“This is not a penalty,” Neville said. “What else can he do? He has to make that motion to try and save the ball, he plants his feet. If he’d carried on running out and taken out Alvarez then fair enough, but he stops before it and I don’t know if that’s a penalty.”

Wright added: “When you look at it, the centre forward, he’s actually mis-kicked it to be honest. If he hits it and it goes into the goal, the goalkeeper can’t do anything like you say, he’s stopped.”

Keane weighed in: “Poor defending overall to let him get a run in on goal, but I agree with the lads, I don’t think it’s a penalty, where else are you supposed to go?”

The incident proved particularly divisive across the football world, with many other viewers agreeing with Foster that it was a clear-cut penalty. Not surprisingly, fans lit up social media to debate the biggest talking point from the first half.

Lionel Messi masterclass guides Argentina into World Cup final

Messi's first half goal saw him become Argentina's highest-ever World Cup goalscorer, with his 11th in national colours seeing the 35-year-old overtake Gabriel Batistuta's haul. His fifth goal of the campaign saw him draw level with France's Kylian Mbappe - who could add to his tally in the semi-final against Morocco - in the Golden Boot race.

While there may have been some conjecture about Argentina's first goal, the same couldn't be said about the third as Messi sent social media into meltdown with a run and assist described as "insane" and "ridiculous" from viewers. The 35-year-old weaved his way past Croatian defender Joško Gvardiol with an incredible piece of trickery, before cutting the ball back from the byline for Alvarez to sweep home.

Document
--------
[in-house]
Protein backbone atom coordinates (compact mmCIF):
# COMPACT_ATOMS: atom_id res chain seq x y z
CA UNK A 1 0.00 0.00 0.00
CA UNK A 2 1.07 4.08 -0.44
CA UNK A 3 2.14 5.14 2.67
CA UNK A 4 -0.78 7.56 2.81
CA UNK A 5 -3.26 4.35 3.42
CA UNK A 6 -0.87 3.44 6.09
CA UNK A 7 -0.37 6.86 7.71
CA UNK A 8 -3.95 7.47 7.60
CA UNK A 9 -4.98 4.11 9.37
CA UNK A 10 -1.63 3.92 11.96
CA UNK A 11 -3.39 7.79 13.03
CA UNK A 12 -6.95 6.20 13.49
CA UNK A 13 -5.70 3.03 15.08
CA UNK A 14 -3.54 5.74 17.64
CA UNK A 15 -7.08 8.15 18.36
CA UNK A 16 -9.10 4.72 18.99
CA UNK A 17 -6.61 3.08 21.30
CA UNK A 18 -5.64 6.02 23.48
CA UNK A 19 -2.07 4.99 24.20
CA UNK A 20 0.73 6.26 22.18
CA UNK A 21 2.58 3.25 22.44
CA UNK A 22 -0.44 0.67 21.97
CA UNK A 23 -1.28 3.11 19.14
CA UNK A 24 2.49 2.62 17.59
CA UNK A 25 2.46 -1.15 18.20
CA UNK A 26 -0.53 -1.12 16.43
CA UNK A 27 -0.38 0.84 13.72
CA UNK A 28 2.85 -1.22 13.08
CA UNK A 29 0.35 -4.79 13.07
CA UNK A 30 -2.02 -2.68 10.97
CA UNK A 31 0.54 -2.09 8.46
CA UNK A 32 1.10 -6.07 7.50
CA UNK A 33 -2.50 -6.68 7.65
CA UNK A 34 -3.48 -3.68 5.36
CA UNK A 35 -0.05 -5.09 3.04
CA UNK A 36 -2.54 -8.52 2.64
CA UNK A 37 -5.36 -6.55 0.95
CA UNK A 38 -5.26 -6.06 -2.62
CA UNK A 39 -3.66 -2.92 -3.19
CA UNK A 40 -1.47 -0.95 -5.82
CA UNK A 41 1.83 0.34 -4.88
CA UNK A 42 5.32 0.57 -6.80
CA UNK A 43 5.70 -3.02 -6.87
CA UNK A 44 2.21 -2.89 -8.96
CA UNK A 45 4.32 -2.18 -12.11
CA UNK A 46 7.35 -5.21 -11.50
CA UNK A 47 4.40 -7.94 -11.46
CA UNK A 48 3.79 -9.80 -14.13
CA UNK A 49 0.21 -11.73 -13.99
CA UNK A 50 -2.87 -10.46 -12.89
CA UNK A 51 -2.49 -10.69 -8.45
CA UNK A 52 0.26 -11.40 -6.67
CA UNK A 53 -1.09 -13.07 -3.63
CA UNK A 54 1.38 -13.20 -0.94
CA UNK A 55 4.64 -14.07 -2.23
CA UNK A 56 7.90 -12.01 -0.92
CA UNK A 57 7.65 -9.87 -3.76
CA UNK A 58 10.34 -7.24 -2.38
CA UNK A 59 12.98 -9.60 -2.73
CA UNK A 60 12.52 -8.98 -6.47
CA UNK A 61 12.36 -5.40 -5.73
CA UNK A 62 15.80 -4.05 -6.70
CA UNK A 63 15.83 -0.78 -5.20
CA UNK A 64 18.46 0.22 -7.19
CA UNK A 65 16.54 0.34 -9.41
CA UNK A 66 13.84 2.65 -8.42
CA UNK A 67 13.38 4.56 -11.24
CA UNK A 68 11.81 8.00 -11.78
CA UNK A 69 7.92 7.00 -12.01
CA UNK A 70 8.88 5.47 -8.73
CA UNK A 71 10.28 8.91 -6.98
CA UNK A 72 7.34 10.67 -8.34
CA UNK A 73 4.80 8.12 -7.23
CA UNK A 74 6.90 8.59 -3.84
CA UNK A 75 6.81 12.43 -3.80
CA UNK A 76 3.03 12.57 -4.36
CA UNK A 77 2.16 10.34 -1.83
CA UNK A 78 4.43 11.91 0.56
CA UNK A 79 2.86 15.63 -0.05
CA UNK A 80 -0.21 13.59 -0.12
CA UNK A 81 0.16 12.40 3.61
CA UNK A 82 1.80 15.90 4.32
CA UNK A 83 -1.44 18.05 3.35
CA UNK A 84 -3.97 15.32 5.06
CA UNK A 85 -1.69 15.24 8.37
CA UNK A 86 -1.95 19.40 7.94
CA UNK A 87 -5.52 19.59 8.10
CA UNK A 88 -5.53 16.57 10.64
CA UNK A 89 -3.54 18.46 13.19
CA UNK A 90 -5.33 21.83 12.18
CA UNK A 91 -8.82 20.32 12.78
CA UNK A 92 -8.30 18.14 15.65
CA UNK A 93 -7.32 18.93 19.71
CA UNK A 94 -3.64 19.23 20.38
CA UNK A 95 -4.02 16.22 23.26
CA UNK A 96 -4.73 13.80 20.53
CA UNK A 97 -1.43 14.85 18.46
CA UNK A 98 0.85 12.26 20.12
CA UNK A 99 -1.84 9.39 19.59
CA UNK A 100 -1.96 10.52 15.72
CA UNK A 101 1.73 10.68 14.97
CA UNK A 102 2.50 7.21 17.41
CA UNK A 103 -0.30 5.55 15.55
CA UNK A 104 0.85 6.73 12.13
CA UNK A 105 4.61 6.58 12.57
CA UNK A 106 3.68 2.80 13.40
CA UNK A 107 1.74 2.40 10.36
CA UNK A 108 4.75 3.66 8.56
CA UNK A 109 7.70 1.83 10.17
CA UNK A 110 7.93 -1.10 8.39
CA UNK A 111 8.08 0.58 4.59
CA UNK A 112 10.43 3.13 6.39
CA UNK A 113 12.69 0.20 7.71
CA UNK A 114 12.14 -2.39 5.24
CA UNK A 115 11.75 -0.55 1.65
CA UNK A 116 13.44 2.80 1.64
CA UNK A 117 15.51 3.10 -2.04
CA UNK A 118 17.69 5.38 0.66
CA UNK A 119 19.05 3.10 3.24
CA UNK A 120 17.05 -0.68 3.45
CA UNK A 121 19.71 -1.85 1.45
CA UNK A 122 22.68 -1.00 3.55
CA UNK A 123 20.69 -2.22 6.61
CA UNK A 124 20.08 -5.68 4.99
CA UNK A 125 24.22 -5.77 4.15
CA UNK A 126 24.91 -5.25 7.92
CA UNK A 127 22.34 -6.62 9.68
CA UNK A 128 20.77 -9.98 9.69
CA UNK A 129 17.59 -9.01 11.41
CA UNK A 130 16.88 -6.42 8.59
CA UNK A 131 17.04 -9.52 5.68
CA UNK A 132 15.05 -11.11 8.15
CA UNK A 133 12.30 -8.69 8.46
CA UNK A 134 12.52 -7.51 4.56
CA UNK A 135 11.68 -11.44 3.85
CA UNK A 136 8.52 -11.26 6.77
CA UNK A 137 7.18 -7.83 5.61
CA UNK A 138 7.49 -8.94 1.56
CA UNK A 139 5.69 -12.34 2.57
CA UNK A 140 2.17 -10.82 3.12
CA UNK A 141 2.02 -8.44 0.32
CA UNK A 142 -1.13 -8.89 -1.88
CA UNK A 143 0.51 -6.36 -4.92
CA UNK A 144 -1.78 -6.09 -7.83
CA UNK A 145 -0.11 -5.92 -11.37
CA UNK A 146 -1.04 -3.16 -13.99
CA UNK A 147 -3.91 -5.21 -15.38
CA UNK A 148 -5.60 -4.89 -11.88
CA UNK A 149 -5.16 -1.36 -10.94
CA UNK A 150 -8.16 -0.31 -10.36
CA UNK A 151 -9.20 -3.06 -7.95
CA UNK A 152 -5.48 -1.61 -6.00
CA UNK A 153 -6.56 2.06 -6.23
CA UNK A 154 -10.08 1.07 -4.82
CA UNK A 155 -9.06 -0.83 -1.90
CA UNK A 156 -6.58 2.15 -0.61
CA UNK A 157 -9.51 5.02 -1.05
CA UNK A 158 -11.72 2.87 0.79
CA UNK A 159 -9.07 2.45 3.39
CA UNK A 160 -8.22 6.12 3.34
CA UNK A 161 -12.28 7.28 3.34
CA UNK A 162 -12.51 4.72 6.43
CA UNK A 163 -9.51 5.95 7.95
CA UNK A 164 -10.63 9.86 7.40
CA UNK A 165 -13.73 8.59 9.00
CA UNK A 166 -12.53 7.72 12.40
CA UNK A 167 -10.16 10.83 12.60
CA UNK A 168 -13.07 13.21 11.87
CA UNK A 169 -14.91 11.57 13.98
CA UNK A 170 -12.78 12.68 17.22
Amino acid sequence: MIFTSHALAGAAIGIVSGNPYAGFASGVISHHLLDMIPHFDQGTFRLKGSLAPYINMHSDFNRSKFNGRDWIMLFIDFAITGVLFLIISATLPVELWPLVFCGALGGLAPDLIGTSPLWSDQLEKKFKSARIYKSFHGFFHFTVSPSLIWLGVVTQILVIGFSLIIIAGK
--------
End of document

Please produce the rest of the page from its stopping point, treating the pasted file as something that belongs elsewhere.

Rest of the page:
That strike ended the contest. Ivan Perisic saw a driven free-kick saved and Modric was applauded by both sets of fans as he was withdrawn. Alexis Mac Allister volleyed wide and substitute Lovro Majer tried his luck as the match wound down, with Argentina’s bench jumping in unison with their fans’ chants before the final whistle sparked wild celebrations.

"A lot is going through my head - it's very emotional seeing all of this," Messi said in a post-match interview on the field as he looked up at Argentina's celebrating, scarf-waving supporters. "To see the fans - 'the family' - during the whole tournament was so incredible. We're going to the final, which is what we wanted."

It was one game too far for Croatia, who had beaten Japan and Brazil on penalties in the knockout stage, and star midfielder Luka Modric, who - at 37 - has likely played his final World Cup match. Summing up a frustrating game for the little midfield magician, he was substituted in the 81st minute.

Argentina maintained their record of never having lost in the World Cup semi-finals and have reached the final for the sixth time. The dark days after losing to Saudi Arabia in their opening group match seem long ago now for Argentina.

"Even though we lost our first match, we were confident that this group was going to push forward," Messi said. "We know what we are, and we called on the fans to believe in us."

with agencies